Cuba: Why the Inclusion in Cuba’s Constitution of Same-Sex Marriage Failed

By Alejandro Langape

HAVANA TIMES – No, I’m not going to talk about the reasons why the Mambises didn’t win the first of our independence struggles. I just want to point out some arguments for why heated Article 68 in the new Constitutional Draft, which opened a door for same-sex marriage, soon became luke-warm Article 82 which defines marriage as a social and legal institution and a way to organize families.

It’s worth remembering that Article 68 sparked the most debate in neighborhood meetings to discuss the draft Constitution before the final draft was approved by the National Assembly to be put to referendum on February 24. And, it’s also worth pointing out the fact that it was written in mumbo jumbo.

On the one hand, the definition of marriage as the voluntary union agreed between two people seemed completely refreshing, which seemingly reflected a shift in mindsets that would put Cuban society on the same level as Spain or Argentina. However, it was hard for a good number of Cubans to accept this and they immediately voiced their disagreement with passing a Constitution they found too transgressive in this aspect.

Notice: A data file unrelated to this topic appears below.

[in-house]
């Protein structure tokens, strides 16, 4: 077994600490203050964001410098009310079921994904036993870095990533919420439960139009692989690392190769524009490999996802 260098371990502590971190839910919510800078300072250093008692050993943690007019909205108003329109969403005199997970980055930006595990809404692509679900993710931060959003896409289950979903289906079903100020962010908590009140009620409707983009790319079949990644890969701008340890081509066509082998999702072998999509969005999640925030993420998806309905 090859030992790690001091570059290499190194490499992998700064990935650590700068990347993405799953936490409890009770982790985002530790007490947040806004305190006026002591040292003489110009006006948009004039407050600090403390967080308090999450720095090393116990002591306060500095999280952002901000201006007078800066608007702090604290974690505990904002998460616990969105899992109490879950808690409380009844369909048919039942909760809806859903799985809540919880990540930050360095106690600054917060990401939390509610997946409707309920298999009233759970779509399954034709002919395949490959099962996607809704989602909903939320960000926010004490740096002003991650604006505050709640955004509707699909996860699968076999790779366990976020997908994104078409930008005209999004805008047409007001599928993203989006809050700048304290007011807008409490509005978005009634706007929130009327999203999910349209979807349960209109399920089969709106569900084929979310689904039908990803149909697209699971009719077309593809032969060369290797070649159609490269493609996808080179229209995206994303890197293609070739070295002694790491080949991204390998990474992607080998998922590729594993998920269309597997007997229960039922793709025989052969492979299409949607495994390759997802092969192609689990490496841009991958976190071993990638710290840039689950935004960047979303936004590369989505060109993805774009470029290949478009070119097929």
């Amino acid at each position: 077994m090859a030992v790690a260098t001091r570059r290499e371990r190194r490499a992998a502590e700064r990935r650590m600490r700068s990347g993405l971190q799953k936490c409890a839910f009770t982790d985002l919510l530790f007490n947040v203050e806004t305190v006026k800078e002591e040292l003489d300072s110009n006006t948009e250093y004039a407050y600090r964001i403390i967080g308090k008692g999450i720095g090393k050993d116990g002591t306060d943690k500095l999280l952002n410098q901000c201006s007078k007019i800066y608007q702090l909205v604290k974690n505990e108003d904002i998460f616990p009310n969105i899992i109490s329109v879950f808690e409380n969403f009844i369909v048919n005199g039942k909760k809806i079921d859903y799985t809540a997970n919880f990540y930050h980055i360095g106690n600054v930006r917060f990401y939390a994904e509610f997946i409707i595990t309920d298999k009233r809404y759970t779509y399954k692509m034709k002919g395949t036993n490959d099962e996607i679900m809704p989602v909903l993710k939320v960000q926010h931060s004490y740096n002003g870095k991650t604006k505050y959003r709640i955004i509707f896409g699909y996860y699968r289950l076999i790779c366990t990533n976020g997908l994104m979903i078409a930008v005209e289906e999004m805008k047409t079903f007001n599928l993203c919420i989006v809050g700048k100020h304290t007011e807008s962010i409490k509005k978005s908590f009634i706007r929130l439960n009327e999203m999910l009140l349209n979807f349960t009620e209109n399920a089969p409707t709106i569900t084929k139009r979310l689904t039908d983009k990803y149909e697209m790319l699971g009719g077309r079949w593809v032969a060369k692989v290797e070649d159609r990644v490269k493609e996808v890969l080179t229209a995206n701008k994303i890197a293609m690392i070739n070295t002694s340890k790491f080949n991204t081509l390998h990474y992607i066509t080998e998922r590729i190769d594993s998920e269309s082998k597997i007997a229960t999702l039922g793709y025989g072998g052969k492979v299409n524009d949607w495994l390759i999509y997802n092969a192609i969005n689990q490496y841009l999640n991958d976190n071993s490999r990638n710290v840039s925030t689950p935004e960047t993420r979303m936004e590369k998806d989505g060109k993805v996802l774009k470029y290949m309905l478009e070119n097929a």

Yet, the rest of the article was the complete opposite, considering marriage to be the first implicit step towards making a home and a family. A mix of modernity and conventionalism which blew up because churches rejected it outright (especially the Evangelical churches), whose doors were plastered with posters that preached “Family like God created it”, showing the idyllic image of a mother and father walking with their children (a classic of advertisements in the ‘50s and ‘60s) and the prevalence of exclusive heteronormative behaviors. 

Not even President Diaz-Canel’s support, expressed in an interview on TeleSur, or CENESEX, led by Mariela Castro Espin, could counterattack this rejection, and faced with the threat of a large NO vote in the constitutional referendum, they took a step back.

But, something else became clear (at least in my eyes), as well as the National Assembly’s ambivalent position who had given the article a green light months beforehand: the fact that Cuban society wasn’t prepared enough to accept this proposal. Read more via Havana Times